"Read the rhythms of nature...bio means life, dynamic means rhythms." Mike adds as we walk through one of several carefully tended insectory/flower gardens, blooming with plants selected to attract beneficial insects and contributors to the natural cycle. "We had to bring nature in after we realized conventional farming pushed nature out."
The Benzigers embarked on a holy mission to restore the site's biological expression using naturalistic practices. Five years of transition were required to "...free the vines from the chemicals."
This was a plan of rediscovery, a return to historical agricultural methods of a pre-industrial age, culminating in biodynamic certification by Demeter. Livestock is a part of this equation, as are insectaries, bug breaks, wildlife highways, gardens and owl houses. A multiple-ecosystem reclamation program of ponds and wetlands cleanses irrigation water, a "natural liver" for the property. Areas of repair between the grape rows use olive, sage, crimson clover, purple vetch, rosemary and lavender to heal the soil. The livestock roam the vineyards, their tracks pushing diseased material into the soil where it's decomposed by bacteria. Cow manure is also used for high-octane compost... but more of that later.
"Create a healthy environment above ground and below ground, let the vine fend for itself," is Kathy's explanation. "Natural rhythms are captured in the grapes, and expressed through the medium of our wines," the essence of terroir.
...and the cow horn stuff. Actually, this is just a way to produce a powerful amendment for the vine's root system. The Benzigers make this a celebratory ritual, gathering family and staff under the fall equinox moon to pack the horn with fresh manure and bury it. It ferments underground for the right amount of time, marked by the spring equinox. It's unearthed and processed into a "compost tea." The mixture is applied at "root flush," after harvest but before the vine goes dormant when 90 percent of root development occurs. The quantity, one horn per acre...a mythological coincidence?...probably not. The practice...voodoo? witchcraft?...or naturalistic ways to ensure the right quantity of vital nutrients are returned to the soil? You decide.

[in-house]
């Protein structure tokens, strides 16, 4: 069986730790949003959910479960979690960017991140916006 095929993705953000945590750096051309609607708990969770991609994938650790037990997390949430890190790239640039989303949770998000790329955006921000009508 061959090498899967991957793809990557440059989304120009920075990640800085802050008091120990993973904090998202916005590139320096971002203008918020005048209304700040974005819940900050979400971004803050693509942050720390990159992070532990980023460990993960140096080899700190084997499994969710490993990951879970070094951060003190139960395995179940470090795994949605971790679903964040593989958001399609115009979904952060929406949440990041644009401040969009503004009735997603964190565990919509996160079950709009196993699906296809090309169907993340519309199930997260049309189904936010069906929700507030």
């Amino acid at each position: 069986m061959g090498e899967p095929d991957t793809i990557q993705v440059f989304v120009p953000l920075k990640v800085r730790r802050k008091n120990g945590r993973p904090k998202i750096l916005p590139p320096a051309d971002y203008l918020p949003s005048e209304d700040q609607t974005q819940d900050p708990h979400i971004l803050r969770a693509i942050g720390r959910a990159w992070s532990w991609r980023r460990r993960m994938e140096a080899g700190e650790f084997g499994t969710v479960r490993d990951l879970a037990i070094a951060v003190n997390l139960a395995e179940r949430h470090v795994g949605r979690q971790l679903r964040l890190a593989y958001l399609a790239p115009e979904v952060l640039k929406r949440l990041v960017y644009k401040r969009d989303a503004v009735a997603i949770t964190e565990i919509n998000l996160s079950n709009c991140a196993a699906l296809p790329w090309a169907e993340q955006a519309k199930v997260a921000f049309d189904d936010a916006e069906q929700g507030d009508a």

Benziger's offerings are expanding as they purchase from grape growers trained in biodynamic practices. The family assists by helping growers select appropriate locations, advising on practices and providing handcrafted compost and home brewed herbal tinctures, gratis.
We ended in the tasting room with Vice President of Winemaking, Jeff McBride, who we had met at a wine pairing dinner with Mad Chef Jimmy Schmidt featured in one of our recent stories. As per Jeff, it's hard for a winemaker to hold back in order to feature the characteristics of the vineyard. "Wine is made in the vineyard, not in the winery," he says, explaining the distinction between wine growers and wine makers. "Our goal is not to taste the wine making."
At Benziger, the interpretation of air, earth and water is bottled in their wines. "Letting the genie out of the bottle" captures nature's rhythms expressed in this magical valley.
Rubbing the lamp,